Tag Archives: real estate law

Formation of Business Entities

calculator-178127_640There is no question that in situations other than personal homestead, it is extremely prudent to hold title to business or investment real estate in the name of a separate entity, and not the owner’s individual name.  Why? If properly set up, a separate entity can protect an individual from personal liability if an accident occurs on the property, certain operating expenses/debts, and other potential perils. Without such protection, an individual’s personal assets could be at risk if a lawsuit ensues and a judgment is issued against the landowner.

With today’s technology, it is easier than ever for an individual to attempt to set up their own business entity.  Forms are readily available on the internet, and the Secretary of State’s office hosts a website allowing for online registration and formation of a business entity.  Unfortunately, more times than not, individuals operating without competent legal assistance tend to choose incorrect or incomplete forms when attempting to document the matter themselves.

In a growing number of situations, individuals are merely filling out the required formation registration on the Secretary of State website. While this procedure may be enough to register the entity and obtain a Certificate of Formation from the State, a fully viable entity has not been formed.   Unless an actual Company Agreement (in the case of an LLC) or Bylaws (in the case of a corporation) are prepared, in addition to other necessary ancillary documents and corporate formalities, the validity of an entity could be easily attacked in the event of a lawsuit.  Opposing counsel would argue that without a full set of entity documents, the entity was in fact operating as a sham. Without the entity protection, the plaintiff would typically execute their judgment against the individual, and the individual’s non-exempt assets.

In order to realize the benefits of owning real estate under a separate business organization, it is critical to document the entity formation fully.  A qualified attorney should be able to assist in an efficient and cost-effective manner.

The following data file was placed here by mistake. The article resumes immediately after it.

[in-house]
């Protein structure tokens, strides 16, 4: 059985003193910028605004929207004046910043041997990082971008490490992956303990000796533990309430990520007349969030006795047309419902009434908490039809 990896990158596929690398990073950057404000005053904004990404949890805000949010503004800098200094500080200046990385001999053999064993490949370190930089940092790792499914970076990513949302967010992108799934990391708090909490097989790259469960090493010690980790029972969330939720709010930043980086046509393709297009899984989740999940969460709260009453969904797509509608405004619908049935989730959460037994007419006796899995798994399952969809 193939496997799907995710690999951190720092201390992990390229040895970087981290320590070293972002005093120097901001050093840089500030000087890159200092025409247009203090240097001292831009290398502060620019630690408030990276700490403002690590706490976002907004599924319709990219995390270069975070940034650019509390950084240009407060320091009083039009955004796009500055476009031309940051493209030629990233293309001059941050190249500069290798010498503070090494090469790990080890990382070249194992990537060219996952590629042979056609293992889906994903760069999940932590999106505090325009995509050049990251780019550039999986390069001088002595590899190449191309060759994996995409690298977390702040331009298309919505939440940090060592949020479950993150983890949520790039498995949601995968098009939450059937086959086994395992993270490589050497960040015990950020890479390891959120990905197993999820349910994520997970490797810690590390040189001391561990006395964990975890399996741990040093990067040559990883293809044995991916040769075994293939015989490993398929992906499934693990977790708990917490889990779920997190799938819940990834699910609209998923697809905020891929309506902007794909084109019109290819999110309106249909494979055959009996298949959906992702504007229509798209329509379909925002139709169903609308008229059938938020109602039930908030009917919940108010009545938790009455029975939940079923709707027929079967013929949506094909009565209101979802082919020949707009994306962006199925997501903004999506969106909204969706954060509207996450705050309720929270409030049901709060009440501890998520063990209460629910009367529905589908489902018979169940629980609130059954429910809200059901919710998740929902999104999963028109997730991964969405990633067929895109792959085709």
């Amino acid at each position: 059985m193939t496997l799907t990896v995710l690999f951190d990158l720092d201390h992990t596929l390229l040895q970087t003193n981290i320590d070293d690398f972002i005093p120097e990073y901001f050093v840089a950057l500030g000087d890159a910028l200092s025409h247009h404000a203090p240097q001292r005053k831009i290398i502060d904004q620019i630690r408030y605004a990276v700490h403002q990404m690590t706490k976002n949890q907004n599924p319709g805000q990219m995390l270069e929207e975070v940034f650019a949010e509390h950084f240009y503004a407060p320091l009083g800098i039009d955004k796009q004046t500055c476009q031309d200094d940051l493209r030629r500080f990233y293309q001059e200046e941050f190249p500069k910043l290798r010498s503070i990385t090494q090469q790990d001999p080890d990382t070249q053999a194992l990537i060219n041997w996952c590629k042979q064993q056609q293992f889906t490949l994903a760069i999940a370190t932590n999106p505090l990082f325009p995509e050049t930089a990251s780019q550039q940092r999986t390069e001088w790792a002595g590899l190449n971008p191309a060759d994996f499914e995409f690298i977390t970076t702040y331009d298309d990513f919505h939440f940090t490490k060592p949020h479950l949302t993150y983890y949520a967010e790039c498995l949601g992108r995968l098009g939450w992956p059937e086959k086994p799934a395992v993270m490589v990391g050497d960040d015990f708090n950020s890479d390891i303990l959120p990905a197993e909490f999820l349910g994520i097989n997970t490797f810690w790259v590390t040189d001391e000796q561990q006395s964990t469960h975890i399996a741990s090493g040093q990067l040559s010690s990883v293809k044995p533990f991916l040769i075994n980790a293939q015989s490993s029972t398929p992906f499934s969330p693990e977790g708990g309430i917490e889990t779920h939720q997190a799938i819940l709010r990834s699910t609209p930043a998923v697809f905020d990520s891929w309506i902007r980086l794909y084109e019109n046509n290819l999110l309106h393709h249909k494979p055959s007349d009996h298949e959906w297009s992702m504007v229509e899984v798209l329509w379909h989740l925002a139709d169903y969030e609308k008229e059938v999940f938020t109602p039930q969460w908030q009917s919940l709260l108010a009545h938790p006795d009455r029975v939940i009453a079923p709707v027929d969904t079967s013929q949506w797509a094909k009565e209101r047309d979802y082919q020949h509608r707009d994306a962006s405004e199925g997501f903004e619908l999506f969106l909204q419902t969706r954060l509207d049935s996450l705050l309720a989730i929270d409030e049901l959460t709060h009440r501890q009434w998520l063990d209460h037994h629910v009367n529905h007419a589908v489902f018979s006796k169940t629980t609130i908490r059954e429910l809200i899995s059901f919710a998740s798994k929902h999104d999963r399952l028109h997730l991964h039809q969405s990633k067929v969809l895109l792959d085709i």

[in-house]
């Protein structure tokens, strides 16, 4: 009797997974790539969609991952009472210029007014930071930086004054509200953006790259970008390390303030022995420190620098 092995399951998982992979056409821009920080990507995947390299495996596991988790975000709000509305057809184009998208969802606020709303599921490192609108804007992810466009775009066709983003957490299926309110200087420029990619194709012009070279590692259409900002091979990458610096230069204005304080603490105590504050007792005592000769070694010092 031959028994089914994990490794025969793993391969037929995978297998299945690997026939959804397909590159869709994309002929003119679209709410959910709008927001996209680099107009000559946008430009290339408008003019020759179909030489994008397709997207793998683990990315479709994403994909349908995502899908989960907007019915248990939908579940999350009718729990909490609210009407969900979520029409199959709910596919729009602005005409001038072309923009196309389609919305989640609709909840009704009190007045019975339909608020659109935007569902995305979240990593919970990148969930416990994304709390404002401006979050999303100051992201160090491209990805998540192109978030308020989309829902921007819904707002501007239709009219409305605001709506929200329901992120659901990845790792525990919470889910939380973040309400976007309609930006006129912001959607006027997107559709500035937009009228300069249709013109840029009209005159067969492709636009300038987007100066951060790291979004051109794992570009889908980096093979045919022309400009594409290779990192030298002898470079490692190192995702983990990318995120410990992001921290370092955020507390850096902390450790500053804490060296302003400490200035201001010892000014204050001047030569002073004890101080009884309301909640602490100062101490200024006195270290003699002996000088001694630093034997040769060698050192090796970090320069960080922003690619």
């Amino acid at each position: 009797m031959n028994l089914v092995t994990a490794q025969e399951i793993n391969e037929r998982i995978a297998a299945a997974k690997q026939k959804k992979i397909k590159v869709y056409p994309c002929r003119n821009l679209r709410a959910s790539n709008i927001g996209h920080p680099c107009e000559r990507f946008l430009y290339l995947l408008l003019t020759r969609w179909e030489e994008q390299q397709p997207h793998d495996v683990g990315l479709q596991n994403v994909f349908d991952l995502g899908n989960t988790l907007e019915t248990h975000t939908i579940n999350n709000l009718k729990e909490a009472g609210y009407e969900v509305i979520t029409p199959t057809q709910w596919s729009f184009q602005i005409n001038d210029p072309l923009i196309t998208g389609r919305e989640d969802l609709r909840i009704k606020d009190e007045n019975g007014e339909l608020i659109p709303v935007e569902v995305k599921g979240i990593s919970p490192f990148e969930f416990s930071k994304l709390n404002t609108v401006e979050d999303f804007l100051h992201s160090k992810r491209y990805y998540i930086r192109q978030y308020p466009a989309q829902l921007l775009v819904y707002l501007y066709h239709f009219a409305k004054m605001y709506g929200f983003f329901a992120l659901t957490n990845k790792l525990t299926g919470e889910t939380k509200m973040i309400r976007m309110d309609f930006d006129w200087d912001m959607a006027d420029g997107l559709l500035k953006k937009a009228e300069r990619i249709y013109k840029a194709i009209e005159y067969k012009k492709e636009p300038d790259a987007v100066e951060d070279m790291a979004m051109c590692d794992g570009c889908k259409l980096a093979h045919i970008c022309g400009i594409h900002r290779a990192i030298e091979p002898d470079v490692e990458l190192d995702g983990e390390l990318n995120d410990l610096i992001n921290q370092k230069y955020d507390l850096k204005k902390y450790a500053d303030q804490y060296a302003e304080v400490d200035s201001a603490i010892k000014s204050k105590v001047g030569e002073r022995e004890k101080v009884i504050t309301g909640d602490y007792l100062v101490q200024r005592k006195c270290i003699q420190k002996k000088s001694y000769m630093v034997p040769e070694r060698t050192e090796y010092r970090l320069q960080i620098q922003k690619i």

Contact Rattikin & Rattikin, LLP

Jack Rattikin, Jr., and Jeffrey A. Rattikin—the partners comprising Rattikin & Rattikin, LLP—have a combined 85-plus years of experience in all aspects of commercial and residential real estate law across the State of Texas. The firm continues a tradition of providing the most professional, ethical and up-to-date legal services available in the industry. In response to the growing needs of its clients, the firm has expanded its areas of practice to include a broad range of real estate and transactional services.

We would welcome the opportunity to assist you with your legal needs, and appreciate your interest in the Firm.

Copyright 2016 Jeffrey A. Rattikin, all rights reserved

Home Sales and Existing Leases: How to Deal With Current Tenants

hand-101003_640Although more common in commercial transactions, many residential transactions involve the sale of homes subject to existing leases and tenants. A potential buyer of a property in which a tenant currently resides should be aware of the legal status of such leases after closing, and be comfortable with rights and obligations imposed on them by the lease after closing.